Contributed by: John Nolan, Consultant, TayganPoint Consulting Group
PART I: Before Your Consultant Even Walks Through the Door
Consultants and the support they bring are often the key to the success of many organizations. A good firm can help drive strategy, improve effectiveness and provide a flexible workforce that is qualified, motivated and ready at a moment’s notice. The drawback of having this highly qualified army at your beckoned call is the price. Considering the tremendous investment involved with engaging outside consultants, it’s a wonder how poorly most are on-boarded and prepared for the work ahead. This post will be the first in a series of what companies can do to get the most out of their consulting engagements and maximize their value.
Alan Weiss, author of Million Dollar Consulting recently said there are upwards of 400,000 people working as consultants in the United States. The average consultant bills between $1,000-$3,000 per day, often in addition to the expenses they incur in travel and lodging. With so much invested in their success what can you as a leader do to make sure they are hit the ground running the moment they arrive at your company site? There are four key things to consider before a consultant passes through your front door:
- Statement of Work
- Working Space
- Culture Fit
Statement of Work – Write It Down
Before the engagement begins, contracts are signed, costs and legalities are outlined, but there are a few key elements often left out of the SOW that should be included.
A good statement of work should be clear about what the consulting firm is on site to accomplish and what the expected outcomes of their work will be, both in the form of specific deliverables as well as the time provided for consultants to do their due diligence – ask questions, become familiar with key issues and make sure they fully understand what is to be delivered. A recent report by the Standish Group stated that only 29% of projects surveyed can be considered successful by terms of meeting deliverables, deadlines, and budgets. A detailed contract protects an organization in case the engagement does not go as planned and acts as a reference point for specific milestones and deliverables that were or were not met.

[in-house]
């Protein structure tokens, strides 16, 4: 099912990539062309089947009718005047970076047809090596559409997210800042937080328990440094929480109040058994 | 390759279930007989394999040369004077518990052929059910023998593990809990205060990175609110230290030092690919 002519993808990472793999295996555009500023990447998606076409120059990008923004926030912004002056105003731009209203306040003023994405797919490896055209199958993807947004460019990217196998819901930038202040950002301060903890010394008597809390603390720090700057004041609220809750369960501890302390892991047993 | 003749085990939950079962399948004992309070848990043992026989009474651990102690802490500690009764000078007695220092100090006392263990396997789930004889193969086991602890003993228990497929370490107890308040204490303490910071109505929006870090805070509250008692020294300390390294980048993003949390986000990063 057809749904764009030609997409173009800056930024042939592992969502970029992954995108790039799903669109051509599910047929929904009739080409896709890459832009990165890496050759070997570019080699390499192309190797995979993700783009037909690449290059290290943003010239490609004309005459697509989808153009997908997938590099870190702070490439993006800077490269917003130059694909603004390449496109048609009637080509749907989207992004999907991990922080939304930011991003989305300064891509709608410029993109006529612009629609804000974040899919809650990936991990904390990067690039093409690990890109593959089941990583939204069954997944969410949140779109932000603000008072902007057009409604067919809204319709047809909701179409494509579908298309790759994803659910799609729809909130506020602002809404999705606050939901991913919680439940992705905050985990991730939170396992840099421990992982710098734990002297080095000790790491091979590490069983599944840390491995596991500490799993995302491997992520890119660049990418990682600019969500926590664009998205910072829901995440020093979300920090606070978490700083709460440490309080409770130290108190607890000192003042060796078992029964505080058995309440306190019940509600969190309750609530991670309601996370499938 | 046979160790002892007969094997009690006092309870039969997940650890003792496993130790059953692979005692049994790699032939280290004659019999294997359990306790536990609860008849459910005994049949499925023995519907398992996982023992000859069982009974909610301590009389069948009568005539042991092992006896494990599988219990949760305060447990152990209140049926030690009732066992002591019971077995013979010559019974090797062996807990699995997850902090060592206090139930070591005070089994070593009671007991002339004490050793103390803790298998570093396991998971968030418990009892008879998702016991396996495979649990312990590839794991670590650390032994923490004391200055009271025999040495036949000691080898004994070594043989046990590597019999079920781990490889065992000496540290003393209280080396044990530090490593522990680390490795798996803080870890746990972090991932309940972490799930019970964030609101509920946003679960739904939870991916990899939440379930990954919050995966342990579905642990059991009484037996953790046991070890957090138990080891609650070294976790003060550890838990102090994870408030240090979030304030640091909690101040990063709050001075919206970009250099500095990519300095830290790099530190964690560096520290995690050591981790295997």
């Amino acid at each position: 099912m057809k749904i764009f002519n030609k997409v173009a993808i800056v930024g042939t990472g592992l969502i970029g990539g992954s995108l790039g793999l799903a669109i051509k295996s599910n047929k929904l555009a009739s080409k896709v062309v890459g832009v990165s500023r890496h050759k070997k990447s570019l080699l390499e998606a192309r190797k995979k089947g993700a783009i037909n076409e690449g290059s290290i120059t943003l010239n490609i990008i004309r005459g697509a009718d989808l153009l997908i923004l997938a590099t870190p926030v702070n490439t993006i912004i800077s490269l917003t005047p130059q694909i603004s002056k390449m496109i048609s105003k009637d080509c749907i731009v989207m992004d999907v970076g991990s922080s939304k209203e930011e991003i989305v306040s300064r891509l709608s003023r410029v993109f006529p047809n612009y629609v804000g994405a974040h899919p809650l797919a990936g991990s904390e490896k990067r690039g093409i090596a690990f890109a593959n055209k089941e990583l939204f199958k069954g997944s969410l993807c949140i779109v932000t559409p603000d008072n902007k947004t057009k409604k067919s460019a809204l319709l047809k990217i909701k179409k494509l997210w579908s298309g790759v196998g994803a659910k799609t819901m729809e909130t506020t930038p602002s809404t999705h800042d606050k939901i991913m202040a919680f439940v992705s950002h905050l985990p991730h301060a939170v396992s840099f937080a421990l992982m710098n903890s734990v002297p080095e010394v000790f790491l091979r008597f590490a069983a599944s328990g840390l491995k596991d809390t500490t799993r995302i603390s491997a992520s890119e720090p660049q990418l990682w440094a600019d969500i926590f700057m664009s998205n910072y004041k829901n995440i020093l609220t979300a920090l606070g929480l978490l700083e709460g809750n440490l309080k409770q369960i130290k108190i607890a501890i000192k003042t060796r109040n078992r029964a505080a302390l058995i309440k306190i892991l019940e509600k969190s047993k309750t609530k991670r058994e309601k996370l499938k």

Finally, while no one enjoys this phenomenon, consultants often change. The people originally assigned to a project may be moved, leave the company or simply not be the right fit for your engagement. By clearly defining the outcomes and deliverables up front, any new consultant coming onto the project will have a full understanding of what needs to be done and when.
Technology – What’s Your WiFi Password?
Spending time upfront addressing new consultant’s technology needs can save both time and money in the long run. Too often, consultants arrive on site and spend days trying to get technology set up, frequently with limited access to the company’s IT department or help desk. While many organizations have great tech services for employees, these are often hard to access for consultants and those tech resources may not be able to address issues outside their normal employee set up. Having someone from technology onsite and available when consultants arrive may seem overkill, but it may save hours of work later as they won’t be struggling to get connected at your site.
Key questions to consider and discuss with your consulting firm include:
- Hardware: Will consultants be bringing their own laptops? Will they be provided by the consulting firm? Or will the company need to provide them?
- Communication and Accessibility: Do they require a company email address? Will a VPN be required?